J.D. Granger lands consulting contract to keep working on Panther Island project

🕐 5 min read

When J.D. Granger announced he was leaving his job with the Trinity River Vision Authority to start his own consulting firm, skeptics wondered how long it would be before he landed a consulting contract with the agency he was leaving.

The answer: not long.

Granger has already entered into an agreement that will pay him $12,000 a month for the next six months to continue his work on the $1.17 billion Panther Island Project as an independent contractor.

Granger, who has overseen development of the Panther Island project championed by his mother, U.S. Rep. Kay Granger, announced on social media April 22 that he is leaving his job to start his own consulting firm.

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Granger has served for 16 years as executive director of the Trinity River Vision Authority (TRVA), the agency that manages the massive flood control and economic development project known variably as Trinity River Vision, the Central City project and Panther Island.

His last day as a regular employee will be Friday, April  29, according to a spokesman for the Tarrant Regional Water District (TRWD), the parent agency of the Trinity River Vision Authority.

The six-month contract between his firm, JD Granger Group LLC, and the Tarrant Regional Water District will begin May 1.

The contract was authorized by TRWD General Manager Dan Buhman and is under the $75,000 threshold that requires approval by the TRWD board of directors. Granger will be paid a total of $72,000 over six months.

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As the Army Corps of Engineers “moves to final design and construction, and local partners execute their project responsibilities, we need to leverage all available resources to ensure the project’s success.” Buhman said in a statement.

“To that end, TRWD has entered into a 6-month consulting agreement with JD Granger Group, LLC, to support program management, provide institutional knowledge and provide strategic input to the benefit of this critical community project,” Buhman stated.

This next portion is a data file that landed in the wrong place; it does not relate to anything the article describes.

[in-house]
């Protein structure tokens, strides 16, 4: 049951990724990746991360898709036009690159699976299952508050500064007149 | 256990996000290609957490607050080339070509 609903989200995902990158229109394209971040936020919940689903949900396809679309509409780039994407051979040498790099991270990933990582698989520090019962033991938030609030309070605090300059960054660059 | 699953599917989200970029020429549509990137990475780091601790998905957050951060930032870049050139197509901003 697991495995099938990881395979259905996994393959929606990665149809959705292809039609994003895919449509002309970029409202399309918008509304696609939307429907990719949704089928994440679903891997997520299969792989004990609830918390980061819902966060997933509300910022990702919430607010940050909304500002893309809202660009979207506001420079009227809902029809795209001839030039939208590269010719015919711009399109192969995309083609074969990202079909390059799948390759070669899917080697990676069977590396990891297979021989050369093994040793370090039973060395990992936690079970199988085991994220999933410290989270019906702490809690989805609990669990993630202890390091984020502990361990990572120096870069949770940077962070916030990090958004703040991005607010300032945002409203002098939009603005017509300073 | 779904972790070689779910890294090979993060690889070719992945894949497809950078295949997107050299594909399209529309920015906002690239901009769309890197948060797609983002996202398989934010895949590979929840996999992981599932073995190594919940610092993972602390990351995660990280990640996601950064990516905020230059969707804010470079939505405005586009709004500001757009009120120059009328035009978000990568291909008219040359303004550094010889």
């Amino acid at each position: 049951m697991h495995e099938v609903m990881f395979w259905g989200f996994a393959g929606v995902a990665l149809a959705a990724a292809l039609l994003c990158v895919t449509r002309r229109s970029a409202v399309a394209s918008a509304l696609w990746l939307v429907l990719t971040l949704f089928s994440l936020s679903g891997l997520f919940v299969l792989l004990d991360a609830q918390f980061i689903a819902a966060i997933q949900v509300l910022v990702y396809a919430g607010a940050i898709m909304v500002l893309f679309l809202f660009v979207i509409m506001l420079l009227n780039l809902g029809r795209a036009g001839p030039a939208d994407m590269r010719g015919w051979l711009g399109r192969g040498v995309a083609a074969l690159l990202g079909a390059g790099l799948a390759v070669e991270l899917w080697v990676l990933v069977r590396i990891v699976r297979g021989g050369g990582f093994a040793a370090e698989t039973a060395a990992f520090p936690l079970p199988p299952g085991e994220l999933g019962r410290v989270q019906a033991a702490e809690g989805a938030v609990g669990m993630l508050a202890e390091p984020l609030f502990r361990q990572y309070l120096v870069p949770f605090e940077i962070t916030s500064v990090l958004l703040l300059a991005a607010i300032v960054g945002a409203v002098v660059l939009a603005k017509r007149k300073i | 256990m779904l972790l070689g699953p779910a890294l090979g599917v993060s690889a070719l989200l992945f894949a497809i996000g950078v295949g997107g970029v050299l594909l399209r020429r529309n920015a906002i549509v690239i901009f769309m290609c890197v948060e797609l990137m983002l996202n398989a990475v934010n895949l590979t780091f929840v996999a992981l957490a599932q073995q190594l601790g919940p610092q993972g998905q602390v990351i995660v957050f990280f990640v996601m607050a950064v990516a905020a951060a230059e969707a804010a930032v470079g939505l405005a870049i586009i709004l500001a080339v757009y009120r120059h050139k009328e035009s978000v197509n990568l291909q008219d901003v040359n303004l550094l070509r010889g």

Leah King, president of the TRWD board, said the contract with Granger is “a very good thing.”

“The contract is very narrowly focused and for a specific amount of time,” King said.

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Members of the grassroots Water District Accountability Project question the need for Granger’s services since the TRWD already pays Mark Mazzanti, a retired U.S. Army Corps of Engineers veteran, for his consulting services.

“Mark’s work is focused on (Washington) D.C.,” King said. “J.D. will work with the Corps office in Fort Worth on the design” for the 1.5-mile channel of the Trinity River north of the Tarrant County Courthouse. The federal government categorizes the channel as a flood control protection measure.

Mazzanti’s role helped secure $403 million in federal funds for the Panther Island project design from the U.S. Infrastructure Investment and Jobs Act earlier this year.

Lon Burnam, a former state representative and president of the Water District Accountability Project, expressed concern that the contract with Granger was done without a board vote since the payment amount was so close to $75,000.